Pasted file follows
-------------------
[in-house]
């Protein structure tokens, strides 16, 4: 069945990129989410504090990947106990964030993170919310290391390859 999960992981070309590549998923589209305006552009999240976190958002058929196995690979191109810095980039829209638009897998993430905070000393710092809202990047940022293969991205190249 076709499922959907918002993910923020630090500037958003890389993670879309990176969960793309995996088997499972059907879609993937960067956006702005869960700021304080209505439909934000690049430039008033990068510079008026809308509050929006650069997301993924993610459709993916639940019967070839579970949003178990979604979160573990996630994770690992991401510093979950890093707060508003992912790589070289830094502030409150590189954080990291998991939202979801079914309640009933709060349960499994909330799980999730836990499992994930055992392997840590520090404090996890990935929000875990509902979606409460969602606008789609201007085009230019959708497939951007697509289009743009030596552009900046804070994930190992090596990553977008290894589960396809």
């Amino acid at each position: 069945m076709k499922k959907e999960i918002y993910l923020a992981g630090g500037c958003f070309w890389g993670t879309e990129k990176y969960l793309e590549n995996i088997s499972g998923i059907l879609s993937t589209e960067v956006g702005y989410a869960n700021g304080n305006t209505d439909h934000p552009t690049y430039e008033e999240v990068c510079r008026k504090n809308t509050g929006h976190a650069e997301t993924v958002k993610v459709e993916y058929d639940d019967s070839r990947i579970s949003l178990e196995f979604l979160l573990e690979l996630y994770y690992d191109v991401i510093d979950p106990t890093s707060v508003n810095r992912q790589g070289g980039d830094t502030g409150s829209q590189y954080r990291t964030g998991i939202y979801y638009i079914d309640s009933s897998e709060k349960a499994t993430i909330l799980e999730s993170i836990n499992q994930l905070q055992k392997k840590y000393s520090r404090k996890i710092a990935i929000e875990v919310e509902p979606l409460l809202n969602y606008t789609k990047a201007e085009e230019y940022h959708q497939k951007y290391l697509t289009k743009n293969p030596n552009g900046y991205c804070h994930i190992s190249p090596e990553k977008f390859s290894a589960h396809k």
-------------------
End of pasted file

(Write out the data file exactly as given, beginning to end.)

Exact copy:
[in-house]
């Protein structure tokens, strides 16, 4: 069945990129989410504090990947106990964030993170919310290391390859 999960992981070309590549998923589209305006552009999240976190958002058929196995690979191109810095980039829209638009897998993430905070000393710092809202990047940022293969991205190249 076709499922959907918002993910923020630090500037958003890389993670879309990176969960793309995996088997499972059907879609993937960067956006702005869960700021304080209505439909934000690049430039008033990068510079008026809308509050929006650069997301993924993610459709993916639940019967070839579970949003178990979604979160573990996630994770690992991401510093979950890093707060508003992912790589070289830094502030409150590189954080990291998991939202979801079914309640009933709060349960499994909330799980999730836990499992994930055992392997840590520090404090996890990935929000875990509902979606409460969602606008789609201007085009230019959708497939951007697509289009743009030596552009900046804070994930190992090596990553977008290894589960396809």
């Amino acid at each position: 069945m076709k499922k959907e999960i918002y993910l923020a992981g630090g500037c958003f070309w890389g993670t879309e990129k990176y969960l793309e590549n995996i088997s499972g998923i059907l879609s993937t589209e960067v956006g702005y989410a869960n700021g304080n305006t209505d439909h934000p552009t690049y430039e008033e999240v990068c510079r008026k504090n809308t509050g929006h976190a650069e997301t993924v958002k993610v459709e993916y058929d639940d019967s070839r990947i579970s949003l178990e196995f979604l979160l573990e690979l996630y994770y690992d191109v991401i510093d979950p106990t890093s707060v508003n810095r992912q790589g070289g980039d830094t502030g409150s829209q590189y954080r990291t964030g998991i939202y979801y638009i079914d309640s009933s897998e709060k349960a499994t993430i909330l799980e999730s993170i836990n499992q994930l905070q055992k392997k840590y000393s520090r404090k996890i710092a990935i929000e875990v919310e509902p979606l409460l809202n969602y606008t789609k990047a201007e085009e230019y940022h959708q497939k951007y290391l697509t289009k743009n293969p030596n552009g900046y991205c804070h994930i190992s190249p090596e990553k977008f390859s290894a589960h396809k």